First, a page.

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Best VR headset for the 360 experience

Best VR headset
(Image credit: Getty Images)

The best VR headset has been a hot topic amongst gamers for a while, but Virtual Reality technology has numerous applications for creatives and consumers too, not least communication through digital 3D environments – and for getting an immersive view of stills and photos shot with 360 cameras.

Attention on Virtual Reality (VR) comes in waves, usually associated with movies or major product announcements – Playstation VR turned a few heads, and rumors about Apple’s drawing board are doing so now. That said, the term VR is thrown around far less carelessly than in the past, with the world seemingly having agreed clear lines between fully immersive VR and alternatives which once would have been muddled in like Augmented Reality (AR) – where an image is projected over your real view – and Smart Glasses – which can be like Bluetooth headphones with a camera (see our best camera glasses guide). 

There are two distinct ways to deliver VR, in standalone form, using technology built into the headset – or via a connection to a PC which does the computing. The former is obviously more convenient, while the latter provides more power for graphics and a potentially broader social experience.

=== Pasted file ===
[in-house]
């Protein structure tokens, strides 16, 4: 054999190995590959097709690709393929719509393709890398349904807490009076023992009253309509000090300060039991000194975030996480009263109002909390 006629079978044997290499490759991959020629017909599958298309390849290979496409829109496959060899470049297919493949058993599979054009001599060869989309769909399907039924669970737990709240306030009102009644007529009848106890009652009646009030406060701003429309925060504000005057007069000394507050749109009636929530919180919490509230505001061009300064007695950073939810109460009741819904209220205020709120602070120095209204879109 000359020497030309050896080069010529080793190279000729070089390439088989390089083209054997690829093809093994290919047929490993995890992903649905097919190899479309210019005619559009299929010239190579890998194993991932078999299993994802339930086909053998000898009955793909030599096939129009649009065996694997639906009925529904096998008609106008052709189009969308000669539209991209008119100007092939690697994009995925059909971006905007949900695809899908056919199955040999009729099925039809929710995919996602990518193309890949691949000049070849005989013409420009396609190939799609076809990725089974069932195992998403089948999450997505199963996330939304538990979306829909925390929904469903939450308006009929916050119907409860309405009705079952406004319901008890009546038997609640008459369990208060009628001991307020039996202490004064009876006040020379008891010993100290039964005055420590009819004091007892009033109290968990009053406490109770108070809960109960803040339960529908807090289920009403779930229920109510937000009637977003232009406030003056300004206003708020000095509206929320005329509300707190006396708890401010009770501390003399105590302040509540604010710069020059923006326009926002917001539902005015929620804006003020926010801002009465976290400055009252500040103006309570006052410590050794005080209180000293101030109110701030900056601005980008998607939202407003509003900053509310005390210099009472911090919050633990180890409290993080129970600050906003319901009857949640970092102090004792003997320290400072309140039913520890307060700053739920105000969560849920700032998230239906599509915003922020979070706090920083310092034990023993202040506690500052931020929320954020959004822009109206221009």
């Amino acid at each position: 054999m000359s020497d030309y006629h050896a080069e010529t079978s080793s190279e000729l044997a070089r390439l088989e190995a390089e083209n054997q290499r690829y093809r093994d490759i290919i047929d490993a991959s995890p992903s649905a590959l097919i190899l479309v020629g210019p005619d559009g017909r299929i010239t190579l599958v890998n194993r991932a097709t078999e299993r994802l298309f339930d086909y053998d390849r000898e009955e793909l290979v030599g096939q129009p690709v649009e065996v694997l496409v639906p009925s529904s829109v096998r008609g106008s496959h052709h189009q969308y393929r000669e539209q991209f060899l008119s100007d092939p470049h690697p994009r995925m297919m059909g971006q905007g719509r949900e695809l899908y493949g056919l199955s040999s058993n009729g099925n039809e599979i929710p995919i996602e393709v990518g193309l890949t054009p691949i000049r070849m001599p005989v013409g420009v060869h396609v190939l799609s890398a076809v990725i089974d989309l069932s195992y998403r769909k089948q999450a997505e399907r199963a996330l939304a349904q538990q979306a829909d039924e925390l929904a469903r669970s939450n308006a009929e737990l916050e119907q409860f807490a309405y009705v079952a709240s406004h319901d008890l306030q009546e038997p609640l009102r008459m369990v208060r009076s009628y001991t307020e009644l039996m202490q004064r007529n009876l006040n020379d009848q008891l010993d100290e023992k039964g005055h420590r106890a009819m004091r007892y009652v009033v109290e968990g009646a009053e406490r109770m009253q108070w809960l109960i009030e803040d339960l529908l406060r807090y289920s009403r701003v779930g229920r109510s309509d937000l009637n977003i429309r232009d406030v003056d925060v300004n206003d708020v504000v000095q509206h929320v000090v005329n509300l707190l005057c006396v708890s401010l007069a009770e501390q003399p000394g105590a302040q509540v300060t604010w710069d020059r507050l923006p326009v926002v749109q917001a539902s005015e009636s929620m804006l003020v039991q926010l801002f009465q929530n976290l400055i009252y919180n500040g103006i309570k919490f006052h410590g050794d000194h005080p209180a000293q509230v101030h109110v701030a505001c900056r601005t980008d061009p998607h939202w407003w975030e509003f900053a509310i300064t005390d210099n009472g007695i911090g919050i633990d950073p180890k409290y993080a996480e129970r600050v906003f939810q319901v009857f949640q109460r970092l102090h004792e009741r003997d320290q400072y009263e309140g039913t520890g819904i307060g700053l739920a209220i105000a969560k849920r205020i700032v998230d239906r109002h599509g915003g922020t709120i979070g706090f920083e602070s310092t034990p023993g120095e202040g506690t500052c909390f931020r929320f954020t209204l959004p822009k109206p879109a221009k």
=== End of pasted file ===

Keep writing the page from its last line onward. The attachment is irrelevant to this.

In terms of the best VR headset tech, we’re past sticking our phones to our faces in a cardboard box and getting eye strain; what you need to look out for are:

The best VR headsets 

(Image credit: Oculus)

1. Oculus Quest 2

Best budget all-in-one or PC VR goggles

Connection: Wireless or PC Link | Resolution: 1832 x 1920 pixels per eye | Refresh: 90Hz | Field of view: 90˚ | Degrees of freedom: 6 | Motion tracking: 4 built-in cameras | Weight: 503g

Oculus Link option for desktop computer
Edge-to-edge clarity 
Oculus Link option for desktop computer
Cloth strap presses ears
Link system sends compressed video
Lower field of view

The Oculus Quest 2 makes a fair claim for best VR goggles straight out of the gate since they offer their own standalone environment or a PC connection. With a RGB stripe panel of around 3664 x 1920 (shared between the eyes); there is a high resolution for the money backed up with a Qualcom XR2 processor to support the on-board interaction. There are three IPD settings (software settings – not ideal, but OK) and dioptre adjustments on offer for comfort, too.

The Quest has two hand controllers with movement tracking; if you encountered the previous Quest, they’re not significantly different but the battery life is notably longer and the thumb rest larger.